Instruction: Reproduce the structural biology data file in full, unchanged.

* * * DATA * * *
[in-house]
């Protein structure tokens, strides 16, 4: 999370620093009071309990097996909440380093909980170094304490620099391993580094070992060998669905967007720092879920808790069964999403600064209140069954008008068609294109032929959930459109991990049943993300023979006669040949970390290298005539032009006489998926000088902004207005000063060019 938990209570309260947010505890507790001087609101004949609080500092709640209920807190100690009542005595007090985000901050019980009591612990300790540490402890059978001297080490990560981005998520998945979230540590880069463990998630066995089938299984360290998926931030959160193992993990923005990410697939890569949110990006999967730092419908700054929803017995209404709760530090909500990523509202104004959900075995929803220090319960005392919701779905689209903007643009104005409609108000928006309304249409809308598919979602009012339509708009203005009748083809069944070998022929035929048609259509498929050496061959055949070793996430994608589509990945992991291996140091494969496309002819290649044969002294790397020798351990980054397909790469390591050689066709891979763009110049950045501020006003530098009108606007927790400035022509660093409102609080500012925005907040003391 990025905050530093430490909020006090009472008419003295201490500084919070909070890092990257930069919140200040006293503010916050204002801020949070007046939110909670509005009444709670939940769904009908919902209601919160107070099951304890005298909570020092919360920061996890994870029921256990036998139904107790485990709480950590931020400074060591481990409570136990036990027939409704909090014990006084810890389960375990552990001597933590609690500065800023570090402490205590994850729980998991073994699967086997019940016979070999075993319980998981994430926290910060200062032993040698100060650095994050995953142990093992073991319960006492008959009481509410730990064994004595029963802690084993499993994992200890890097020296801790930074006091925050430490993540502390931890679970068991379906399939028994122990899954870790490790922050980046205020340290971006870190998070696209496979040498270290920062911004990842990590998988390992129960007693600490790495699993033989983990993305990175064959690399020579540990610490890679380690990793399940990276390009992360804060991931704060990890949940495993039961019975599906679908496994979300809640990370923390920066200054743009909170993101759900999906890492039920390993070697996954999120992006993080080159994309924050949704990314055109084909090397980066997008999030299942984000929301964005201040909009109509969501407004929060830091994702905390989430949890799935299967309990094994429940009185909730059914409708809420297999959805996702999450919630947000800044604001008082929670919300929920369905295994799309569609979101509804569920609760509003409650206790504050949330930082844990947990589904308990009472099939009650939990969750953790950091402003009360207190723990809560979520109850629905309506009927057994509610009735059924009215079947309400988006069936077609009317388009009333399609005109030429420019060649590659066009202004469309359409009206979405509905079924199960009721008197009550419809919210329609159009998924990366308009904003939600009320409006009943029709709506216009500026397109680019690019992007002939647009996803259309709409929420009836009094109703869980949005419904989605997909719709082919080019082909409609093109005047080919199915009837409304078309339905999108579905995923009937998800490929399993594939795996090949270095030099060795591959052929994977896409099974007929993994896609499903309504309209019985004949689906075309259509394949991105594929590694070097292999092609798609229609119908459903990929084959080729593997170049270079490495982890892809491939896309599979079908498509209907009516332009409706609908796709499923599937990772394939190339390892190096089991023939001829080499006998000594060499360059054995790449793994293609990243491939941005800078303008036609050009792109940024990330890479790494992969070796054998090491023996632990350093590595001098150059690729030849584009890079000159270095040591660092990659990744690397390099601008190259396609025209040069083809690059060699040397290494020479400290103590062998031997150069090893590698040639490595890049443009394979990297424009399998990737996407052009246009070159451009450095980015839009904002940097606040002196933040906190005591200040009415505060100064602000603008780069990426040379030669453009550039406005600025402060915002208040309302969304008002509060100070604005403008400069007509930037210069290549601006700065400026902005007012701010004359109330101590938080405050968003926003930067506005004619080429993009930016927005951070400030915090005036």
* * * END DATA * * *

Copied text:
[in-house]
């Protein structure tokens, strides 16, 4: 999370620093009071309990097996909440380093909980170094304490620099391993580094070992060998669905967007720092879920808790069964999403600064209140069954008008068609294109032929959930459109991990049943993300023979006669040949970390290298005539032009006489998926000088902004207005000063060019 938990209570309260947010505890507790001087609101004949609080500092709640209920807190100690009542005595007090985000901050019980009591612990300790540490402890059978001297080490990560981005998520998945979230540590880069463990998630066995089938299984360290998926931030959160193992993990923005990410697939890569949110990006999967730092419908700054929803017995209404709760530090909500990523509202104004959900075995929803220090319960005392919701779905689209903007643009104005409609108000928006309304249409809308598919979602009012339509708009203005009748083809069944070998022929035929048609259509498929050496061959055949070793996430994608589509990945992991291996140091494969496309002819290649044969002294790397020798351990980054397909790469390591050689066709891979763009110049950045501020006003530098009108606007927790400035022509660093409102609080500012925005907040003391 990025905050530093430490909020006090009472008419003295201490500084919070909070890092990257930069919140200040006293503010916050204002801020949070007046939110909670509005009444709670939940769904009908919902209601919160107070099951304890005298909570020092919360920061996890994870029921256990036998139904107790485990709480950590931020400074060591481990409570136990036990027939409704909090014990006084810890389960375990552990001597933590609690500065800023570090402490205590994850729980998991073994699967086997019940016979070999075993319980998981994430926290910060200062032993040698100060650095994050995953142990093992073991319960006492008959009481509410730990064994004595029963802690084993499993994992200890890097020296801790930074006091925050430490993540502390931890679970068991379906399939028994122990899954870790490790922050980046205020340290971006870190998070696209496979040498270290920062911004990842990590998988390992129960007693600490790495699993033989983990993305990175064959690399020579540990610490890679380690990793399940990276390009992360804060991931704060990890949940495993039961019975599906679908496994979300809640990370923390920066200054743009909170993101759900999906890492039920390993070697996954999120992006993080080159994309924050949704990314055109084909090397980066997008999030299942984000929301964005201040909009109509969501407004929060830091994702905390989430949890799935299967309990094994429940009185909730059914409708809420297999959805996702999450919630947000800044604001008082929670919300929920369905295994799309569609979101509804569920609760509003409650206790504050949330930082844990947990589904308990009472099939009650939990969750953790950091402003009360207190723990809560979520109850629905309506009927057994509610009735059924009215079947309400988006069936077609009317388009009333399609005109030429420019060649590659066009202004469309359409009206979405509905079924199960009721008197009550419809919210329609159009998924990366308009904003939600009320409006009943029709709506216009500026397109680019690019992007002939647009996803259309709409929420009836009094109703869980949005419904989605997909719709082919080019082909409609093109005047080919199915009837409304078309339905999108579905995923009937998800490929399993594939795996090949270095030099060795591959052929994977896409099974007929993994896609499903309504309209019985004949689906075309259509394949991105594929590694070097292999092609798609229609119908459903990929084959080729593997170049270079490495982890892809491939896309599979079908498509209907009516332009409706609908796709499923599937990772394939190339390892190096089991023939001829080499006998000594060499360059054995790449793994293609990243491939941005800078303008036609050009792109940024990330890479790494992969070796054998090491023996632990350093590595001098150059690729030849584009890079000159270095040591660092990659990744690397390099601008190259396609025209040069083809690059060699040397290494020479400290103590062998031997150069090893590698040639490595890049443009394979990297424009399998990737996407052009246009070159451009450095980015839009904002940097606040002196933040906190005591200040009415505060100064602000603008780069990426040379030669453009550039406005600025402060915002208040309302969304008002509060100070604005403008400069007509930037210069290549601006700065400026902005007012701010004359109330101590938080405050968003926003930067506005004619080429993009930016927005951070400030915090005036």